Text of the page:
By Mary-Ann Russon
International Business Times
April 2, 2014
Unmanned robot submarines will need to be brought in to locate wreckage of the missing Malaysia Airlines plane in the Indian Ocean once the search zone has been narrowed down.
Malaysian Airlines flight MH370 took off from Kuala Lumpur Ifor Beijing with 239 people onboard on 8 March but lost contact with air traffic control 50 minutes later.
After 26 days of searching there continues to be no sign of the wreckage. It is now assumed that the plane crashed into the Indian Ocean without survivors and the search for the plane has now been classified as a criminal investigation.
Unmanned submarines, which are known as Autonomous Underwater Vehicles (AUV), were crucial in finding the black box recorders from Air France Flight 447 after it crashed into the Atlantic Ocean in 2009, killing all 228 people onboard.
Although some major wreckage was removed from the sea within five days of the crash, it took another two years and €32m spent on four deep water search missions before the black boxes were located at roughly 12,800 feet below sea level.
Narrowing down the search area
Investigators knew the general location of the Air France aircraft, but in order to have a chance of finding MH370’s wreckage, the search zone, which currently measures 221,000 square kilometres, must be narrowed down considerably.
“Air France 447 is a bit different from Malaysian Air 370 in that we had a few more clues to work with,” Woods Hole Oceanographic Institution’s Dave Gallo told AP.
Gallo led the search team from Woods Hole, an independent research institution which has offered its services to MH370 investigators but has not been asked to join the present search effort.
Woods Hole developed unmanned submarines primarily for research and to monitor shallow waters, such as measuring temperature and salinity of the waters over a wide area for many hours, but the AUV technology is increasingly being used for deeper underwater missions.
The US Navy uses robot submarines to hunt for underwater mines, while energy companies make use of the technology to survey the ocean floor at underwater drill sites.
Unmanned submarines are now the preferred choice for deep water search missions when compared to manned submarines, which are limited by needing to have enough power, air and light, as well as having to follow safety guidelines.
Investigators are currently using an underwater drone and a black box locator attached to the Australian Defence Vessel (ADV) Ocean Shield, a large Australian Royal Navy ship that is being used in the search.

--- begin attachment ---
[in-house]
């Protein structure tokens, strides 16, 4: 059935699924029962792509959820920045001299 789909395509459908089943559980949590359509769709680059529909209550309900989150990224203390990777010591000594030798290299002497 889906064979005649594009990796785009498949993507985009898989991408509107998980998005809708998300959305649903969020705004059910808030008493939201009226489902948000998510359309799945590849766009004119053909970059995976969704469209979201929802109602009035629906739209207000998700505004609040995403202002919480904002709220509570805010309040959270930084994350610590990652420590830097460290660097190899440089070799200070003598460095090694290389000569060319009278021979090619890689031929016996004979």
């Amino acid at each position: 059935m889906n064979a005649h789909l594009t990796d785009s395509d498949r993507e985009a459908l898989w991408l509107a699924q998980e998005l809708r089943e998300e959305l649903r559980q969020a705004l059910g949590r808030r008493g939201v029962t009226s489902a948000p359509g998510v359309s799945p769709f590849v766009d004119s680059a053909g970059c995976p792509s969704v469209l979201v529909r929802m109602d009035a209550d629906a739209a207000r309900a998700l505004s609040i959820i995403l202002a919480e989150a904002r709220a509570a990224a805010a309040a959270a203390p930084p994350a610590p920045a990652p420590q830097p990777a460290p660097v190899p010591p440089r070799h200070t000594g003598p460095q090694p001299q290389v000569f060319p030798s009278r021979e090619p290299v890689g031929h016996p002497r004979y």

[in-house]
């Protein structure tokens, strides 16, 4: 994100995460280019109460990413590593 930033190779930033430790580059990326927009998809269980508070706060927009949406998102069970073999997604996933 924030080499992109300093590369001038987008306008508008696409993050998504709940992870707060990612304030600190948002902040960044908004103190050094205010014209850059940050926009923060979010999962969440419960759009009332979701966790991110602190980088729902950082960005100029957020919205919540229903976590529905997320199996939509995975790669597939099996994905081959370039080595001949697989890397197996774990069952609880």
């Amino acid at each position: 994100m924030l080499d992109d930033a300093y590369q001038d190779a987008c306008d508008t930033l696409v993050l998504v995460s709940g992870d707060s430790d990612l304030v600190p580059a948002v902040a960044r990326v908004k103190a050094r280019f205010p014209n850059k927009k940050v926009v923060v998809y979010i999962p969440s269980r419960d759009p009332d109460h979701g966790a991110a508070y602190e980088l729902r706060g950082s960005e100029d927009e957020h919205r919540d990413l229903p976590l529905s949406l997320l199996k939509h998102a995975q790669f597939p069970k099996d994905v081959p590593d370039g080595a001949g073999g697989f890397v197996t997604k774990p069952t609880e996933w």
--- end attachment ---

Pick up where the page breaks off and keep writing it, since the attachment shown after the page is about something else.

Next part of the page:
Attaching these devices to the ship enables real-time data transmission to the surface and a continuous power supply from the ship to the devices, however this is a very slow way to search for wreckage.
19,000 feet below sea level
Another advantage of using AUV unmanned robot submarines is that they can travel much deeper underwater than regular submarines and can stay underwater for between 20 to 24 hours.
Wood Hole’s REMUS submarine is almost 13 feet long, weighs 1,900 pounds and comes equipped with sonar, which can be programmed to capture and record images of the ocean floor.
Scientists can view bits of data gathered by the submarines underwater and send instructions to the submarine using an acoustic link, but they can’t tell exactly what the submarine has found until it returns to the surface and the data is downloaded to a computer.
The current search area ranges from between 2,600 feet to 9,800 feet deep. However, part of the search zone includes the Diamantina trench, a narrow area which has a depth of 19,000 feet.
The largest REMUS submarine can reach sea depths of 19,700 feet. In comparison, the Bluefun-21 autonomous submarine that the US Navy sent to Australia to join the search can only reach depths of 14,800 feet.
“Let’s hope the wreck debris has not landed over this escarpment. It’s a long way to the bottom,” said Robin Beaman, a marine geologist at Australia’s James Cook University.